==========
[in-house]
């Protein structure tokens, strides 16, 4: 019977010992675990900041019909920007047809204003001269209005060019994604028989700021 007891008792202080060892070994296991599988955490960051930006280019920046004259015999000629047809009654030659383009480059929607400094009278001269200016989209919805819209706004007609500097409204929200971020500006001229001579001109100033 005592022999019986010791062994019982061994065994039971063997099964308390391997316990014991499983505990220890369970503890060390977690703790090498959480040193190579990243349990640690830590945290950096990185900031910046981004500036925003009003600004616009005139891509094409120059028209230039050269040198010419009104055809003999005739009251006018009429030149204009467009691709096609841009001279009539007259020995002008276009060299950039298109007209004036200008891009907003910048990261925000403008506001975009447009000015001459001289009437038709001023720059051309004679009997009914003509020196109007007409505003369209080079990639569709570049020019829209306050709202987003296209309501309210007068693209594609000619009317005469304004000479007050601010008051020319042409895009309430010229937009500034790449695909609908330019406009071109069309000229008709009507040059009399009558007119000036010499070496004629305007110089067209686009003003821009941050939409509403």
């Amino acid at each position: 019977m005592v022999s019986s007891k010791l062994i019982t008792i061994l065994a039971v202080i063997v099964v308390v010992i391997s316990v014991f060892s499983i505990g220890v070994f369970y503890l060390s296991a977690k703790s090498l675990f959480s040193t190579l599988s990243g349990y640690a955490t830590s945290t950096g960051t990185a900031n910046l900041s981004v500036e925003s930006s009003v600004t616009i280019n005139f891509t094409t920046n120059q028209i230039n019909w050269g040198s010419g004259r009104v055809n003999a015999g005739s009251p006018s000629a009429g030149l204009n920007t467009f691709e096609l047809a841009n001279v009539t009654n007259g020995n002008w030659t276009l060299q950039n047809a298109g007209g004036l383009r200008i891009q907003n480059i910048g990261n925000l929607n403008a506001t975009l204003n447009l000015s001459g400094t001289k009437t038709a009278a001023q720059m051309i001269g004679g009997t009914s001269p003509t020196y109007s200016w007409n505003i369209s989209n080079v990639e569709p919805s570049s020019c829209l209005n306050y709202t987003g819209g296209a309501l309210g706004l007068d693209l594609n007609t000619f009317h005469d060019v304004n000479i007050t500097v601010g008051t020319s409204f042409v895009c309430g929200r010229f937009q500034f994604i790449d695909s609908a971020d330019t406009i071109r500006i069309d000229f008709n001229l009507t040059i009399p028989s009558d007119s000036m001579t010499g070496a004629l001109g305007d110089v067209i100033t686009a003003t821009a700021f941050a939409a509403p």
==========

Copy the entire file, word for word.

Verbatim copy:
[in-house]
């Protein structure tokens, strides 16, 4: 019977010992675990900041019909920007047809204003001269209005060019994604028989700021 007891008792202080060892070994296991599988955490960051930006280019920046004259015999000629047809009654030659383009480059929607400094009278001269200016989209919805819209706004007609500097409204929200971020500006001229001579001109100033 005592022999019986010791062994019982061994065994039971063997099964308390391997316990014991499983505990220890369970503890060390977690703790090498959480040193190579990243349990640690830590945290950096990185900031910046981004500036925003009003600004616009005139891509094409120059028209230039050269040198010419009104055809003999005739009251006018009429030149204009467009691709096609841009001279009539007259020995002008276009060299950039298109007209004036200008891009907003910048990261925000403008506001975009447009000015001459001289009437038709001023720059051309004679009997009914003509020196109007007409505003369209080079990639569709570049020019829209306050709202987003296209309501309210007068693209594609000619009317005469304004000479007050601010008051020319042409895009309430010229937009500034790449695909609908330019406009071109069309000229008709009507040059009399009558007119000036010499070496004629305007110089067209686009003003821009941050939409509403």
């Amino acid at each position: 019977m005592v022999s019986s007891k010791l062994i019982t008792i061994l065994a039971v202080i063997v099964v308390v010992i391997s316990v014991f060892s499983i505990g220890v070994f369970y503890l060390s296991a977690k703790s090498l675990f959480s040193t190579l599988s990243g349990y640690a955490t830590s945290t950096g960051t990185a900031n910046l900041s981004v500036e925003s930006s009003v600004t616009i280019n005139f891509t094409t920046n120059q028209i230039n019909w050269g040198s010419g004259r009104v055809n003999a015999g005739s009251p006018s000629a009429g030149l204009n920007t467009f691709e096609l047809a841009n001279v009539t009654n007259g020995n002008w030659t276009l060299q950039n047809a298109g007209g004036l383009r200008i891009q907003n480059i910048g990261n925000l929607n403008a506001t975009l204003n447009l000015s001459g400094t001289k009437t038709a009278a001023q720059m051309i001269g004679g009997t009914s001269p003509t020196y109007s200016w007409n505003i369209s989209n080079v990639e569709p919805s570049s020019c829209l209005n306050y709202t987003g819209g296209a309501l309210g706004l007068d693209l594609n007609t000619f009317h005469d060019v304004n000479i007050t500097v601010g008051t020319s409204f042409v895009c309430g929200r010229f937009q500034f994604i790449d695909s609908a971020d330019t406009i071109r500006i069309d000229f008709n001229l009507t040059i009399p028989s009558d007119s000036m001579t010499g070496a004629l001109g305007d110089v067209i100033t686009a003003t821009a700021f941050a939409a509403p």